It seems, though, his statement has been mis-portrayed. “I mentioned Tibetan ecology. Politically, once we develop some kind of understanding and Chinese leaders become more mature, our problems are easily solved. But ecologically, the damage is already there, from mining and dams and other such things. Policy cannot change ecological damage that has already occurred. Therefore, the political problems can wait, as the ecological damage will remain forever.”

While maintaining that as per his actions in 1986 and 1987 he would not promote a Tibetan uprising if things got out of control with violence, and instead resign, he felt it more difficult to say whether he could comfortably promote a non-violent uprising that he knew the Chinese would repress with arms.

“I see myself as a spokesperson and not a leader: from March, I handed over political power to the new Tibetan PM. Therefore it wouldn’t be my responsibility; the decision [to promote it] is the boss’s, and the Tibetan people are the boss.”

Astounded at the frustration I am sure he must feel, particularly regarding the situation of those actually in the ground in Tibet, I enquired how he manages to cope. Once more, his optimistic pragmatism shines through.

“We are followers of the Indian tradition. Gandhiji, in most situations, remained smiling. Very occasionally, he’d shout, but mostly he stayed peaceful. That didn’t mean there wasn’t a problem. He’d look at the problem and believed that if the problem could be solved, the effort to solve it should be put in. If it can’t be solved, then it’s possible to be frustrated. I believe the same.”

Moving on to financial capitalism, the antithesis of Tibetan Buddhism in many ways, I was interested to find whether there was almost a sense of vindication for him in the West’s economic decline. Did it demonstrate that a simpler way of life was a better way of life?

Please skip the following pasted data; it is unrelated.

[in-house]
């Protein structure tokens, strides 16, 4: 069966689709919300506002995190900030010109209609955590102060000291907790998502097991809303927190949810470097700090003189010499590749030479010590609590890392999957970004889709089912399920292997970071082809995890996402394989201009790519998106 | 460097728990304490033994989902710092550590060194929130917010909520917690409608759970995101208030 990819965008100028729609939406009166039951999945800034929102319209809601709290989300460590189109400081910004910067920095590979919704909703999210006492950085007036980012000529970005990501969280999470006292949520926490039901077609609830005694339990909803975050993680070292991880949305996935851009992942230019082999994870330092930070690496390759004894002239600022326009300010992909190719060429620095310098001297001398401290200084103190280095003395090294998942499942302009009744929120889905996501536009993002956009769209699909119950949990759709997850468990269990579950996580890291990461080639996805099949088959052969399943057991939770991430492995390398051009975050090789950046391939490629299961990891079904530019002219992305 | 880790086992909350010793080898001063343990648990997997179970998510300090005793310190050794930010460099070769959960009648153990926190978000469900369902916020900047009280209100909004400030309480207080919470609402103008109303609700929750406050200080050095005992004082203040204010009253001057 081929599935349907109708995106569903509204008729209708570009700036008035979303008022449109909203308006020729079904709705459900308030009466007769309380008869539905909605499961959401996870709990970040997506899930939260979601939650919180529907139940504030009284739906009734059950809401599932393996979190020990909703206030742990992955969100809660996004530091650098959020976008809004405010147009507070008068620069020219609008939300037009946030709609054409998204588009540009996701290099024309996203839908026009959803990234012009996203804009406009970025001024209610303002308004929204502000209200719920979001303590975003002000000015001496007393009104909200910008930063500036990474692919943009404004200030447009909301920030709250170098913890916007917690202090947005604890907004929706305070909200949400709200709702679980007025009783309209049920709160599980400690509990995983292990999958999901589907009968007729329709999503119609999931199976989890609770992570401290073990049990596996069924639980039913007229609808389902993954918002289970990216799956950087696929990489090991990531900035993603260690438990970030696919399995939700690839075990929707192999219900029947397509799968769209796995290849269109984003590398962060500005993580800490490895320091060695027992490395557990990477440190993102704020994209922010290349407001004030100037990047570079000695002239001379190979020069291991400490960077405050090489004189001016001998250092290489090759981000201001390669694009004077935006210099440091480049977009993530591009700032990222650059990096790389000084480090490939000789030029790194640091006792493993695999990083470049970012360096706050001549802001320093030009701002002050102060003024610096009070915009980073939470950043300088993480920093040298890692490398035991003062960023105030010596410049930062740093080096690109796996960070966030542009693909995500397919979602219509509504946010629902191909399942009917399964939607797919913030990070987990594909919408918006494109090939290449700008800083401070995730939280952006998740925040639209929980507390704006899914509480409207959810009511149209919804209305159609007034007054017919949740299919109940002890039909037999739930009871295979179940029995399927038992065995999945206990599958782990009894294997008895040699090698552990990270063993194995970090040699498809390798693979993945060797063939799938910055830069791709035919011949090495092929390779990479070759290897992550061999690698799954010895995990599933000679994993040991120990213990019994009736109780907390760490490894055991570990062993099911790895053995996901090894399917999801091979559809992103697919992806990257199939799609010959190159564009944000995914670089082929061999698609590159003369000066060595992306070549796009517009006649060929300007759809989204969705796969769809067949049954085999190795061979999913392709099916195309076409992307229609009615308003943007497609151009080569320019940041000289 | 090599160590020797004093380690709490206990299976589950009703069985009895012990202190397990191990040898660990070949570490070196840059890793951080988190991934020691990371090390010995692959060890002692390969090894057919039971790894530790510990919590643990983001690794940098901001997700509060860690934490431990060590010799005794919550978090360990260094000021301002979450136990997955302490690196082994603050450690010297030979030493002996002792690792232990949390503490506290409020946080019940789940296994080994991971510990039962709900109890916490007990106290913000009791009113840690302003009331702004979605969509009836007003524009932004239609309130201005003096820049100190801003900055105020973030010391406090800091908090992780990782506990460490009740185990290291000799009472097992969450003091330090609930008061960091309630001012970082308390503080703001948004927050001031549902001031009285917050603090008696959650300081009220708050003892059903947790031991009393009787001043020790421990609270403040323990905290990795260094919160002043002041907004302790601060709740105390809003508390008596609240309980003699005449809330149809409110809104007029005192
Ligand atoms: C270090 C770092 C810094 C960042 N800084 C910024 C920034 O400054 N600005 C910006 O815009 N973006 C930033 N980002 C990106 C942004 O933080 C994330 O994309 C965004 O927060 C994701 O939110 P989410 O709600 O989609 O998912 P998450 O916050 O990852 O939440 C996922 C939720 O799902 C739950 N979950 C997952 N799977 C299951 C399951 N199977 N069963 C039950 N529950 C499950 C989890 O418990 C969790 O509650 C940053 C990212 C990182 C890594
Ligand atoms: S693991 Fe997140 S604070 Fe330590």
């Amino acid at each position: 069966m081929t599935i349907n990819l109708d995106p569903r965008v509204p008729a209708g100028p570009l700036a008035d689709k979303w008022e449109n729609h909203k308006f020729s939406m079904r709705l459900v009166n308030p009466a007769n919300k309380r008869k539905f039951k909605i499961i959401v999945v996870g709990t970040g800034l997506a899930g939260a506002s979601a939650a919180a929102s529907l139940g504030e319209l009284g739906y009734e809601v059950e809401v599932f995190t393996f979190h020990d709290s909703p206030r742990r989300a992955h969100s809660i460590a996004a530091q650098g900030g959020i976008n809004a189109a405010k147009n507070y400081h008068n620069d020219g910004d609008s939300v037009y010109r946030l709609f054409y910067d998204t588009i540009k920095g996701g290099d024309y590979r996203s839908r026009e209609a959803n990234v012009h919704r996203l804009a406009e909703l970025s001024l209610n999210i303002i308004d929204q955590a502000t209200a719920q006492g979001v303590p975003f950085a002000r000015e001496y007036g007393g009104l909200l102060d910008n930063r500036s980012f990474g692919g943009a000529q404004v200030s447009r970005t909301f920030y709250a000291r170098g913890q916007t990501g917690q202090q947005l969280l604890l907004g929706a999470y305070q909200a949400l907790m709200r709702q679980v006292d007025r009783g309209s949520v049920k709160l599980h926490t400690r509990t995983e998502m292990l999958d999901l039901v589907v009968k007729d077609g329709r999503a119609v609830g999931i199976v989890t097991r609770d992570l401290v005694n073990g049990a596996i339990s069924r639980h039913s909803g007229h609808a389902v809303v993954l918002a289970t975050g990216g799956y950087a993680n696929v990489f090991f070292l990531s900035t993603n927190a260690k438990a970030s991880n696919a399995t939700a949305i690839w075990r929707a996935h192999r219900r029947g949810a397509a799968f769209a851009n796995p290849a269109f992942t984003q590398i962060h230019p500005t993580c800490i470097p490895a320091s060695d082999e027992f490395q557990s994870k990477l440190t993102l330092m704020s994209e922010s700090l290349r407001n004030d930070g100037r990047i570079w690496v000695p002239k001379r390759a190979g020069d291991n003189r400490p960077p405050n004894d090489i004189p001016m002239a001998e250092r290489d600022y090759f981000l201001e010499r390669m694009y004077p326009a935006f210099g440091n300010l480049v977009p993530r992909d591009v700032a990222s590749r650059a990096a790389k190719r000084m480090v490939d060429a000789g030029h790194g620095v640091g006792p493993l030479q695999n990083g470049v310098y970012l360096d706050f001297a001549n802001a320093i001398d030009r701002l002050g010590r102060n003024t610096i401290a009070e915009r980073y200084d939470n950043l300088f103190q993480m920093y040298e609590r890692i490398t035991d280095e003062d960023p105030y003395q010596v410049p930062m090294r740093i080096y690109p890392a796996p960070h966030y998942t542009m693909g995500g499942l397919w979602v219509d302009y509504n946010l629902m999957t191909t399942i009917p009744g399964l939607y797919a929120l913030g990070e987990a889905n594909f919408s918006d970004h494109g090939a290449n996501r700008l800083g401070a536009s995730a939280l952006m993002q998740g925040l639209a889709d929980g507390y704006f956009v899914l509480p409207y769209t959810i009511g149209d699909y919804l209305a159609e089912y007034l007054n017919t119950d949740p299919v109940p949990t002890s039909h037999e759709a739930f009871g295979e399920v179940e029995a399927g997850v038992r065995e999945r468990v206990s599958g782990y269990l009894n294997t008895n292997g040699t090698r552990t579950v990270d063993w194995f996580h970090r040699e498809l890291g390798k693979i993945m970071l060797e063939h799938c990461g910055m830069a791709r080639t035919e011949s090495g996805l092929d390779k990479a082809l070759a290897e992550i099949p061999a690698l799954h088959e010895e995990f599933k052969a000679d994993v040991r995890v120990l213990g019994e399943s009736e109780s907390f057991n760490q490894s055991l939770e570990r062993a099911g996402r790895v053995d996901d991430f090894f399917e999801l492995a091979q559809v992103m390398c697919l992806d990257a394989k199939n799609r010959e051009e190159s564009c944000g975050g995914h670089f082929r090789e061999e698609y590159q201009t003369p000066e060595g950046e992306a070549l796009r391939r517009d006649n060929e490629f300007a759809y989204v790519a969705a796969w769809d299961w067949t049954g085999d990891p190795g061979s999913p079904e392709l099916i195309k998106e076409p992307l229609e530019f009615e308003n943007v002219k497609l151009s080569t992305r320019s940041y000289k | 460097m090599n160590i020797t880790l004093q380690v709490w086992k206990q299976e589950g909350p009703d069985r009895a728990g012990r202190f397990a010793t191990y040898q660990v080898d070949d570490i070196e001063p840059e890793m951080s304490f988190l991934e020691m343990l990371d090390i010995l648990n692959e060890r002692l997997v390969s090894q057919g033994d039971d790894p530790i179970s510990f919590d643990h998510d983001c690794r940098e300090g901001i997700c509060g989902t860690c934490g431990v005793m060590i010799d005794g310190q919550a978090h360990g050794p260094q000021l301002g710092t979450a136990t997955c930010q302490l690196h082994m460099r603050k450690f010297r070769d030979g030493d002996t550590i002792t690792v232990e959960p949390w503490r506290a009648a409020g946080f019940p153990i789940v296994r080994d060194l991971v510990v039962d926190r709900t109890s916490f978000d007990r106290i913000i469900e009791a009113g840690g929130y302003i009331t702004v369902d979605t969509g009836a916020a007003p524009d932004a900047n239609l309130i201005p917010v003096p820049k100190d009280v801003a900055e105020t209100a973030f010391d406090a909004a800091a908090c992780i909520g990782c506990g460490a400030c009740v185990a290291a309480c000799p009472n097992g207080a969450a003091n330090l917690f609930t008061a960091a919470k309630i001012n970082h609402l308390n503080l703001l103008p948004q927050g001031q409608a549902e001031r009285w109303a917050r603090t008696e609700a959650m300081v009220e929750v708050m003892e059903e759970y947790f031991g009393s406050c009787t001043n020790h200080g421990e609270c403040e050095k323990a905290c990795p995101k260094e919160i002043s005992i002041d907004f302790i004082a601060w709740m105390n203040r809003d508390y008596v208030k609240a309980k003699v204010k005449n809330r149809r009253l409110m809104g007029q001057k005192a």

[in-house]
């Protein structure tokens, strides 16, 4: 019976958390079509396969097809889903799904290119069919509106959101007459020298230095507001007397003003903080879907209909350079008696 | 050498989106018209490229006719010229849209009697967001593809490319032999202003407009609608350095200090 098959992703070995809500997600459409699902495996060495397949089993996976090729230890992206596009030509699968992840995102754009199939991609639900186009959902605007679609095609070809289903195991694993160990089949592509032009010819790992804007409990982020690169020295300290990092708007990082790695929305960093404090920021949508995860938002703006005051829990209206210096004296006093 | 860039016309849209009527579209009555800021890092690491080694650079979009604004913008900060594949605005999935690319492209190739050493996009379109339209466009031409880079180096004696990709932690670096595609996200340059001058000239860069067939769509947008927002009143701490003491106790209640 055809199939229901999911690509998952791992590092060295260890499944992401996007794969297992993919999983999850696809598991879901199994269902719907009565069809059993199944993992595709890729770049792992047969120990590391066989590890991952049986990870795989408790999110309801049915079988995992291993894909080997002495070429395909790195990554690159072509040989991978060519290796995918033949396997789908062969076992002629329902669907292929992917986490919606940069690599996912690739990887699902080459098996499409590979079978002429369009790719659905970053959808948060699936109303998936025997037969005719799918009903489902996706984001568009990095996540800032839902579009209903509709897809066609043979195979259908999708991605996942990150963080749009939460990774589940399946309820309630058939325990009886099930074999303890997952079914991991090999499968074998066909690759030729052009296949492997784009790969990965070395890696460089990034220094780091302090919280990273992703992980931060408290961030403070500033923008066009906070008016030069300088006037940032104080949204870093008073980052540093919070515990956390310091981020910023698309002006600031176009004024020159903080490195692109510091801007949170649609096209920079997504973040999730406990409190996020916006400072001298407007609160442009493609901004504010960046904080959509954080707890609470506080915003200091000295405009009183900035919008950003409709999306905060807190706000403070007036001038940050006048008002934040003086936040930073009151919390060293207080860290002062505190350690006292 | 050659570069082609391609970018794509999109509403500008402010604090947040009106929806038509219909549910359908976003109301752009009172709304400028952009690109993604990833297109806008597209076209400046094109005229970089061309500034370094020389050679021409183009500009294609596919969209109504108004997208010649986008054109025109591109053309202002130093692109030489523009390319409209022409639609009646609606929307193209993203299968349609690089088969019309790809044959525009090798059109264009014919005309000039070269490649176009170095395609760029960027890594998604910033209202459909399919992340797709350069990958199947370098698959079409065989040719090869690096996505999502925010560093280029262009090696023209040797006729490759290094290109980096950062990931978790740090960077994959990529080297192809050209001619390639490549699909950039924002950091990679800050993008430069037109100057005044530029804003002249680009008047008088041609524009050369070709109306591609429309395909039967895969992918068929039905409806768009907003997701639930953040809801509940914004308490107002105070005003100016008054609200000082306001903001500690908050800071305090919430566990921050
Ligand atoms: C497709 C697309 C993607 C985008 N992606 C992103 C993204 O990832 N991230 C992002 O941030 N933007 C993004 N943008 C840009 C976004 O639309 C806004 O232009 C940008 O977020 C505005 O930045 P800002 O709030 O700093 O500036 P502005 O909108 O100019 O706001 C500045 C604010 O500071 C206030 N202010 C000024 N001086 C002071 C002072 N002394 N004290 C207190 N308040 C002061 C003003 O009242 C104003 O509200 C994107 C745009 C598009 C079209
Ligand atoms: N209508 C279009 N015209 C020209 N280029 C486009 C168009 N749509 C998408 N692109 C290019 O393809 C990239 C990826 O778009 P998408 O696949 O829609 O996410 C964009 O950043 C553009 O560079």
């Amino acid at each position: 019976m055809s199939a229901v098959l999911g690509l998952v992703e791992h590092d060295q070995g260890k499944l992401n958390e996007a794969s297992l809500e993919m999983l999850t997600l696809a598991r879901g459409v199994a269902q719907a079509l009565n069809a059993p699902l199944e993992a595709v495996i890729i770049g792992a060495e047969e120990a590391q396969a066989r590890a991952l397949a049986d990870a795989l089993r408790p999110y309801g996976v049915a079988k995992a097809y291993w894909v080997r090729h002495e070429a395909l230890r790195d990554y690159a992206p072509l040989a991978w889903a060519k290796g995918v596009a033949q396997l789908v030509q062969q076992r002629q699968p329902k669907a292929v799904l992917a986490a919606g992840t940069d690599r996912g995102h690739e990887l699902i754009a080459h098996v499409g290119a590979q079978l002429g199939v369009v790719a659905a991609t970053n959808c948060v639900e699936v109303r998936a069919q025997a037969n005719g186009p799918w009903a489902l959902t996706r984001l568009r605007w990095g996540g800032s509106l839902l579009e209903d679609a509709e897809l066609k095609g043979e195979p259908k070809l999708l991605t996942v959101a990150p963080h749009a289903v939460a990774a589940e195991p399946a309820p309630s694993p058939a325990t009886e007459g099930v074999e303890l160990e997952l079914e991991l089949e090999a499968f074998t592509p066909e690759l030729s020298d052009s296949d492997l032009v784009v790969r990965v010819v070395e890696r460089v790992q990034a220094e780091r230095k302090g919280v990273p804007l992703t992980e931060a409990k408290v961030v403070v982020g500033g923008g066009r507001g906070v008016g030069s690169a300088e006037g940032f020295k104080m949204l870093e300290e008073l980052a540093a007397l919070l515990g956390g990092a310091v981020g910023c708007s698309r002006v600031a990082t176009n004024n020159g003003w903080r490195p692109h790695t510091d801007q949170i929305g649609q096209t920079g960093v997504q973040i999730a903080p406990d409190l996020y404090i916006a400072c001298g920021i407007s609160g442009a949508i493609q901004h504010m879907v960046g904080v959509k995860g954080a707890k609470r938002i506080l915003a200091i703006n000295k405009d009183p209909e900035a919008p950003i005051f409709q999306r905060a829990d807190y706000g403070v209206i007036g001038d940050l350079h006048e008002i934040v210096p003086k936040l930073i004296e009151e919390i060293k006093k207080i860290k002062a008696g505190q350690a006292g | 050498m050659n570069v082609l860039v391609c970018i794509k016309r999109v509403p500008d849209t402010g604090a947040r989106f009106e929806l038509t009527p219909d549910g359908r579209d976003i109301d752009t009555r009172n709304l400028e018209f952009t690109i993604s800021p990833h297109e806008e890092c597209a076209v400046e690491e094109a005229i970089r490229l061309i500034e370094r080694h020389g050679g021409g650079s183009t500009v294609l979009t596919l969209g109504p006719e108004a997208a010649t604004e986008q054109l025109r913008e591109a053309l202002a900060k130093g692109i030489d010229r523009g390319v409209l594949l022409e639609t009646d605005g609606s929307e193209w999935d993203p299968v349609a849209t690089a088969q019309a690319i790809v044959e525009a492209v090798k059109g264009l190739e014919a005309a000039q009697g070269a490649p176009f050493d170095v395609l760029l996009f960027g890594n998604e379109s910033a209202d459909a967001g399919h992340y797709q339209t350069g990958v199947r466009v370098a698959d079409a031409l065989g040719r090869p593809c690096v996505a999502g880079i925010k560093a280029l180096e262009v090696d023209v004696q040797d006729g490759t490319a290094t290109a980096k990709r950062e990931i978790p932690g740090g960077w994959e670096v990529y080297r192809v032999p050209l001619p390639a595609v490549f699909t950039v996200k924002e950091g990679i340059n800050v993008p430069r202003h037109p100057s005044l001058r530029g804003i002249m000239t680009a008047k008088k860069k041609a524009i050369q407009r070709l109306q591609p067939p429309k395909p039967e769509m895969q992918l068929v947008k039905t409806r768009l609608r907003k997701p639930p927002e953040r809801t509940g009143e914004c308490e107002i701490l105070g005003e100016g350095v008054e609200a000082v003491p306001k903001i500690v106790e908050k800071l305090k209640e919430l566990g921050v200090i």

“Overall, I feel that—and not just because of this crisis. There is a huge rich-poor gap around the world; also overpopulation. This year, we had the seventh billion person come into the world, next eight billion, and then nine billion. Resources are not sufficient. Ultimately, our stomach needs grain, not more factories and machines. Recently, near Delhi, I saw fields being turned into factories. China has this problem also.”

But the fundamental problem remained overpopulation and the lack of sustainability of our lifestyle, “we can’t all have a US lifestyle.”

Nevertheless, whatever the economic creations of the Western world, and despite noting inconveniences from the West’s consideration that good relations with China are important, he speaks favourably of western help. Rejecting the idea that an economically stagnant West would compromise Tibet by giving China more leverage, he notes that the West always mentions Tibet to Chinese counterparts.

Moreover he expresses that increased Chinese leverage need not be disastrous. “Many Chinese are starting to really believe in democracy, openness and transparency now. These Chinese are also very supportive. In the long run, this change in the Chinese themselves will cause real change for us.”

I finish by asking the secret to his vitality. At his age to maintain such an active and demanding lifestyle is truly incredible, particularly when I consider long weeks in the vac spent eating rice pudding and watching How I Met Your Mother exhausting. Indeed, the day after the interview he was set to travel to Bodh Gaya to deliver a series of ‘teachings’ attended by Buddhists from around the world.

Was it daily meditation, which gave him his glow? Or if not, then surely it came through some metaphysical presence? Apparently, no. “Eight to nine hours of sleep. I go to bed at 6.30 to 7 and wake at 3.30 daily.” It seems that not everything requires hours and years of discipline and dedication.

As he accompanied me to the door, I made sure to throw in that we in Oxford would love to host him when he is next in the UK. “Let me see, if you can make an opportunity for me to come to Oxford, then I will.” The Bodhissatva of compassion: coming soon to a college near you?

© Outlook Magazine, India